The UK government has been under intense pressure to reform leasehold/freehold regulations in England and Wales. The regulations for Scotland and Northern Ireland already differ from England and Wales, and are devolved powers for their national parliaments. So, what can people in England and Wales expect?
Why the clamour for leasehold reforms?
In reality, many flat leaseholders have been subjected to ever-increasing ground rents. While these payments initially start at relatively low levels, they may double every 10 years or so and very quickly become a problem. Historically, the majority of houses in the England and Wales were sold as freehold. It is only recently that developers have begun to sell new development properties on a leasehold basis.
By retaining the freehold, they can increase ground rents and charge leaseholders for an array of different “events”. Make no mistake; this is becoming a huge problem for the UK property market.
What are the proposed leasehold reforms?
Before we begin to look at the details, it is important to remind ourselves that extending a lease or buying a freehold still comes at a cost. Many people seem to be under the impression that the new reforms will be “free of charge”. They won’t!
Some of the changes being proposed include:-
- Extending leasehold
Under current regulations, house leaseholders can only extend their lease on one occasion, for 50 years and will still pay a ground rent. The situation is different for flat leaseholders. They can extend their lease by up to 90 years, as often as they like, for a “peppercorn” ground rent. Under new regulations, house and flat leaseholders will have the option to extend their lease up to 990 years at zero ground rent.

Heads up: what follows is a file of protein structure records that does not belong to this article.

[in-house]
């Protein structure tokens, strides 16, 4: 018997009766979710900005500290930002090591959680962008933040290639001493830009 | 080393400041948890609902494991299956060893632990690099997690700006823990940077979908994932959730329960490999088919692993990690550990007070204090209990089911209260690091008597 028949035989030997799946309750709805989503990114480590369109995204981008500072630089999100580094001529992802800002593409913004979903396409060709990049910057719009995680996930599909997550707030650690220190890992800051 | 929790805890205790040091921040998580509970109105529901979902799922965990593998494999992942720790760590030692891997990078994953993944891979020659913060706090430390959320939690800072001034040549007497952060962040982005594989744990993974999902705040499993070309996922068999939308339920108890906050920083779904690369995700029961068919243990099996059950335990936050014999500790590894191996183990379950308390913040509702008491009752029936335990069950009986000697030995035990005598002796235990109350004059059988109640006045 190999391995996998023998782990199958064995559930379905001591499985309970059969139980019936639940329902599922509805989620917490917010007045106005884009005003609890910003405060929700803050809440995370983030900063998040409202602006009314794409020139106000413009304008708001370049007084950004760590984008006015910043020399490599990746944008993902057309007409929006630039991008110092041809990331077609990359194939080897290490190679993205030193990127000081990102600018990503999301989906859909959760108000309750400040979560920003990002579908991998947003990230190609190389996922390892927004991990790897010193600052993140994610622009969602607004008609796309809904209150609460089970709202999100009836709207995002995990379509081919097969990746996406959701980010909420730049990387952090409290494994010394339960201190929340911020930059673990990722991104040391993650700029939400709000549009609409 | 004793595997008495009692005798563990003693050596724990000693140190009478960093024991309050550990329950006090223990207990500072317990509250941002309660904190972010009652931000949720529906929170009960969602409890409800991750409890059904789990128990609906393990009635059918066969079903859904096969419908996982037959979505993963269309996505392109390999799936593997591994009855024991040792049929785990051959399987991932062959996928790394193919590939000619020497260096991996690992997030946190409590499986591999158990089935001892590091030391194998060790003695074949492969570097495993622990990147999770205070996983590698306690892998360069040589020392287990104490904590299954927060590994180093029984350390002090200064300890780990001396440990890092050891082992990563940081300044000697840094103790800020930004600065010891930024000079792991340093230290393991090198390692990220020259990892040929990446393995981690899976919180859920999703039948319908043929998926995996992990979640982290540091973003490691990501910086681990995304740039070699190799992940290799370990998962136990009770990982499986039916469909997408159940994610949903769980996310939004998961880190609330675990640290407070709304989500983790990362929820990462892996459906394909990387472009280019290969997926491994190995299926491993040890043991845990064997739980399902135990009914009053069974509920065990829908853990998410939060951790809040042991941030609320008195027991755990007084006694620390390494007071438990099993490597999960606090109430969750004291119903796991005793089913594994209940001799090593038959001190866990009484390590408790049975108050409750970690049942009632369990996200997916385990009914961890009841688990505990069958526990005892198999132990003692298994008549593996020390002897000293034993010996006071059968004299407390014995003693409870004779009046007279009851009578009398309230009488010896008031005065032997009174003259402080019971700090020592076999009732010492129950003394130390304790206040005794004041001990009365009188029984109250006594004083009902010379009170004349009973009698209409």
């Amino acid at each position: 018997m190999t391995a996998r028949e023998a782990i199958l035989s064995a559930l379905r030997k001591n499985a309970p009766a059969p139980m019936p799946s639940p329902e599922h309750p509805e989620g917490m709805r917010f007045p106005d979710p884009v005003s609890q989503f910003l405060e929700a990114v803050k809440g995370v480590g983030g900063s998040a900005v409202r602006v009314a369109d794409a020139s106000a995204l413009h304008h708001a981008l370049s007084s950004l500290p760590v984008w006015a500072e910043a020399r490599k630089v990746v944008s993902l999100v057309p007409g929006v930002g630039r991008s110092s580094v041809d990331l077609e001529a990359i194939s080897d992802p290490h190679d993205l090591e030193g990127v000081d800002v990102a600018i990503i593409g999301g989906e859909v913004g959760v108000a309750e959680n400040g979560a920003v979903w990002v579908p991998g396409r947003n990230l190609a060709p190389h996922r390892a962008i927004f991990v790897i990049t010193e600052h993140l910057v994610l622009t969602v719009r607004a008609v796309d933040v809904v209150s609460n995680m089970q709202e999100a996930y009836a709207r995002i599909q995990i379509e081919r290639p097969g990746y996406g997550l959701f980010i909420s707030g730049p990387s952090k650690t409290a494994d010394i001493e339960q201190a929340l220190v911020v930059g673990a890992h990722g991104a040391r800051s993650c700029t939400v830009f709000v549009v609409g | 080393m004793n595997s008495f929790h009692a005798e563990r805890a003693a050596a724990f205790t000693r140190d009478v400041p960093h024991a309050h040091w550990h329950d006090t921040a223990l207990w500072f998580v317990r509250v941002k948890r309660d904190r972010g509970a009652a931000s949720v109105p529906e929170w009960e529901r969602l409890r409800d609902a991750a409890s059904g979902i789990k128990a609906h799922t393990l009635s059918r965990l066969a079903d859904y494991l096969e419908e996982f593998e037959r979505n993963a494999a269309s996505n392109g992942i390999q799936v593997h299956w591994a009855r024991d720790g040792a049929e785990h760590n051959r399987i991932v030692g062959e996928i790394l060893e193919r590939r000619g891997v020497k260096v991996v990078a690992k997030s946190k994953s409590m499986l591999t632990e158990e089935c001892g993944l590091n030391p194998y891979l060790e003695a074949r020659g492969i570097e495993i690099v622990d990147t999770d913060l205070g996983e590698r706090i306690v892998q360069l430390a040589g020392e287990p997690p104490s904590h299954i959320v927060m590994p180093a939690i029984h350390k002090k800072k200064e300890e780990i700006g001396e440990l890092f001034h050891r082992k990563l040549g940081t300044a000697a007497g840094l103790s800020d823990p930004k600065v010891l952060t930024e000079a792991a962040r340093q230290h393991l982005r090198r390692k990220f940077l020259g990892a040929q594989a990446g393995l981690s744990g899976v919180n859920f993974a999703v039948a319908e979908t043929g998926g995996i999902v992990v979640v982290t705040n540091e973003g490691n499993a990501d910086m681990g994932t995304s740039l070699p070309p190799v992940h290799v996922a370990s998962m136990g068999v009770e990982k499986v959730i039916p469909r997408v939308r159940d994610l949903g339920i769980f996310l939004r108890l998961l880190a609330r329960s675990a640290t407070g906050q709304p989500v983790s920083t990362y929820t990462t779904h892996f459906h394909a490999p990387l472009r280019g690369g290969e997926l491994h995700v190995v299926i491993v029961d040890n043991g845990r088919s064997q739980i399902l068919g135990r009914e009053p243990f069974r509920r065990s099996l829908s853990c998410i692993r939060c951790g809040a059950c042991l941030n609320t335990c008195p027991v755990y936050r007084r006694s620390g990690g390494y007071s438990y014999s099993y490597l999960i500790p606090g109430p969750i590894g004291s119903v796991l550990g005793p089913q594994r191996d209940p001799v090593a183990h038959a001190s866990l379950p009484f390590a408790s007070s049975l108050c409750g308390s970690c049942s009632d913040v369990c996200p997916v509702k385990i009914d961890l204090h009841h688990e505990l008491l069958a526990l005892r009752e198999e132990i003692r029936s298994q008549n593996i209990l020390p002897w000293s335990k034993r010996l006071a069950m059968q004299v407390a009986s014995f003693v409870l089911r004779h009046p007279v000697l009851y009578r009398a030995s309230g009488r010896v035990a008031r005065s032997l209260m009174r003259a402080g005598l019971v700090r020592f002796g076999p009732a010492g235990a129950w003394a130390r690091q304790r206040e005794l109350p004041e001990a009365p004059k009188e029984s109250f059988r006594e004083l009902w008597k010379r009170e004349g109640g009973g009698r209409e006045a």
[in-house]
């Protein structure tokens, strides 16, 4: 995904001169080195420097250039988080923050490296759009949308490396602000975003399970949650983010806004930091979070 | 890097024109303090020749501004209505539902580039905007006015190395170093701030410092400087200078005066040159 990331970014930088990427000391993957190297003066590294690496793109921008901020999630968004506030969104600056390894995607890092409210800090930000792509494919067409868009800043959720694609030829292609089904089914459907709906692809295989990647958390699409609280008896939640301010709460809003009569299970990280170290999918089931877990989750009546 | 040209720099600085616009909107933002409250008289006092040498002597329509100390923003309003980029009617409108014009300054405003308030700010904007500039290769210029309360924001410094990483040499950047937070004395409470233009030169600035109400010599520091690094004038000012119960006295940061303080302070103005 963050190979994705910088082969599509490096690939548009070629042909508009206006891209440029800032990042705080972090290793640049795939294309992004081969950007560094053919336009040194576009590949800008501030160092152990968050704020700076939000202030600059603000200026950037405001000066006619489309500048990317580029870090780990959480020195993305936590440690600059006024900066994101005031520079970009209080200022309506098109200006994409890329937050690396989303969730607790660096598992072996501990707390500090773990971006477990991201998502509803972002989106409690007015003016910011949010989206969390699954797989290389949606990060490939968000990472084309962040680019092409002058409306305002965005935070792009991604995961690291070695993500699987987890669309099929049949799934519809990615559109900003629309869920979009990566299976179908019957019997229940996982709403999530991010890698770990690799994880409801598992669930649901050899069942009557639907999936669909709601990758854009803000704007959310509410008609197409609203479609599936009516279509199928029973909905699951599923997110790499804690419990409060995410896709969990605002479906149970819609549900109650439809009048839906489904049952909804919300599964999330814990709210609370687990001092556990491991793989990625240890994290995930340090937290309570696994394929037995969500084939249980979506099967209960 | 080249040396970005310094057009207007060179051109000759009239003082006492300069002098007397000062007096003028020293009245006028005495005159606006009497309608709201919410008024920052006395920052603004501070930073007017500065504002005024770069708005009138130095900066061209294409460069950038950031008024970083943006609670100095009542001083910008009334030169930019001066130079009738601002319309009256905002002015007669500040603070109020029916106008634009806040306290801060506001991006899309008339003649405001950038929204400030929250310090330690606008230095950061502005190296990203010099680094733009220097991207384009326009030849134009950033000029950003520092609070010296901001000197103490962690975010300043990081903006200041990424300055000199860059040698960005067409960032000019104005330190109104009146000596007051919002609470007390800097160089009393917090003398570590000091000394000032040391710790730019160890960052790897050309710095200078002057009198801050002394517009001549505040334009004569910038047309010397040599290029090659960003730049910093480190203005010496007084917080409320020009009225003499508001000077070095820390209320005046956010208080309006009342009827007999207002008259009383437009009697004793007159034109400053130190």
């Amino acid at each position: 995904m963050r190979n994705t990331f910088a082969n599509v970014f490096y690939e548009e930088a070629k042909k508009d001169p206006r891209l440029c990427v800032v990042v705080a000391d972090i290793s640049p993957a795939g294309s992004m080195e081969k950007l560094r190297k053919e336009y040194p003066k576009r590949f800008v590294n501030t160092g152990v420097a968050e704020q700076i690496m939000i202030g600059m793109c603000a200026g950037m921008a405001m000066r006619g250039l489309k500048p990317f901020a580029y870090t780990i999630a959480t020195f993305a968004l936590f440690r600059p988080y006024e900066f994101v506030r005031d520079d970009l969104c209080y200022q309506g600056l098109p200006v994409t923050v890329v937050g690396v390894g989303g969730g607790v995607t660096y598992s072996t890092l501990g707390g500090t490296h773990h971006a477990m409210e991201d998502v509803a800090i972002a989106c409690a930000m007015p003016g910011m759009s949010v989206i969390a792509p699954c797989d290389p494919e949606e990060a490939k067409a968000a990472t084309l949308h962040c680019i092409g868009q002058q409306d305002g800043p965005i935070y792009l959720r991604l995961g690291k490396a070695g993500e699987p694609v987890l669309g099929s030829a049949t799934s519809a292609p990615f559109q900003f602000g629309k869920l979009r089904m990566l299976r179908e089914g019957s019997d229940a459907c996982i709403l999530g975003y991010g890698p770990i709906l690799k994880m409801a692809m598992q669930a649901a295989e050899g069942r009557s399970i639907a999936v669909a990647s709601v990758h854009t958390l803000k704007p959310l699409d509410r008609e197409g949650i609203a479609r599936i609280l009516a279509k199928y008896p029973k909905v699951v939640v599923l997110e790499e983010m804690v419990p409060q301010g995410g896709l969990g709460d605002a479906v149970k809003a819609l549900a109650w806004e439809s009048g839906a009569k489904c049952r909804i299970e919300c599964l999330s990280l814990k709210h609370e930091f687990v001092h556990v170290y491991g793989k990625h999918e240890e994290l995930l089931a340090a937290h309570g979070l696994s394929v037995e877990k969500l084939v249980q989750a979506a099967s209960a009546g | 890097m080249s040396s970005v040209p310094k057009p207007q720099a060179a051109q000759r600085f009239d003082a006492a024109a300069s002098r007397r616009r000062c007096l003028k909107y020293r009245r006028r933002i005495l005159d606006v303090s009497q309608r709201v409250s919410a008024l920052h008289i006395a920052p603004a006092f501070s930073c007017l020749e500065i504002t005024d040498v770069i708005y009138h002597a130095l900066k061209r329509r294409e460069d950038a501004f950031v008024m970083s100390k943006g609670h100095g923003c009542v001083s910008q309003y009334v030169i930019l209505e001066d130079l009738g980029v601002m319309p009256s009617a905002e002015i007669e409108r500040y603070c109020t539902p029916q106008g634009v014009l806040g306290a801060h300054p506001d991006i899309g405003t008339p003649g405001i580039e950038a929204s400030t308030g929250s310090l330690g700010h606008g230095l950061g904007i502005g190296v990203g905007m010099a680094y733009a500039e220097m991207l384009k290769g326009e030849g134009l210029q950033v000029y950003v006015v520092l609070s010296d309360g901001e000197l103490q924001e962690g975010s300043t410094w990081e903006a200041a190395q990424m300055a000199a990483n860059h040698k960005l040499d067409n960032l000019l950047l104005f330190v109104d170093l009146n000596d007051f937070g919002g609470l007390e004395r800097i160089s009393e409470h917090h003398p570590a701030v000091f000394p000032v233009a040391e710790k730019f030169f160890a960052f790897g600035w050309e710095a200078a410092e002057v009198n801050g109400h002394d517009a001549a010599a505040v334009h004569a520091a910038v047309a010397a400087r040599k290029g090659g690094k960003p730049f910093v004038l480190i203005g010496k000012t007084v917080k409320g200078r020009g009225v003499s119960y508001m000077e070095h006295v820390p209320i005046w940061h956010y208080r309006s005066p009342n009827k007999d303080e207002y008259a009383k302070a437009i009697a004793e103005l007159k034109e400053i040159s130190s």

In order to avoid similar ground rent hikes in the future, there will be a cap on the ground rent payable when a lease is extended or converted into a freehold.
- Controlling prohibitive costs
The cost of extending a lease or converting into a freehold is a mystery to many people. These new reforms seek to abolish prohibitive costs and make everything more transparent. Commonly referred to as the “marriage value”, conversion to a freehold should now be much fairer and cheaper. The proof will be in the pudding!
- Protecting the elderly
As often seems to be the case, issues affecting retirement developments and stand-alone retirement accommodation can easily slip under the radar. This has become a serious problem for many people in retirement, where very often excessive ground rents and “additional charges” from the freeholder have effectively made some properties unsellable.
The UK government is proposing to restrict ground rents to zero for new retirement developments. At this moment in time, there is no suggestion that existing retirement developments with excessive ground rent increases will see any changes. Surely the government must look further into this?
- Restriction on future development
A number of freeholders have increased ground rent, and introduced new charges, by developing/extending an existing home. Under the new legislation, leaseholders will be able to restrict future development on their property. This in turn will at least cap the charges associated with their lease/freehold arrangement.
Is this all too little too late?
The straw which broke the camel’s back for many people was the introduction of leasehold arrangements with new housing developments. This meant that developers were able to retain the freehold rights over large developments, collecting ever increasing fees. Indeed, this has actually created a secondary market where developers have been buying and selling freeholds on a range of different properties.
The initial indications suggest the government is starting to tackle this problem. As ever, the devil will be in the detail. However, we already know that not everybody will receive the help they need with this round of legislative changes.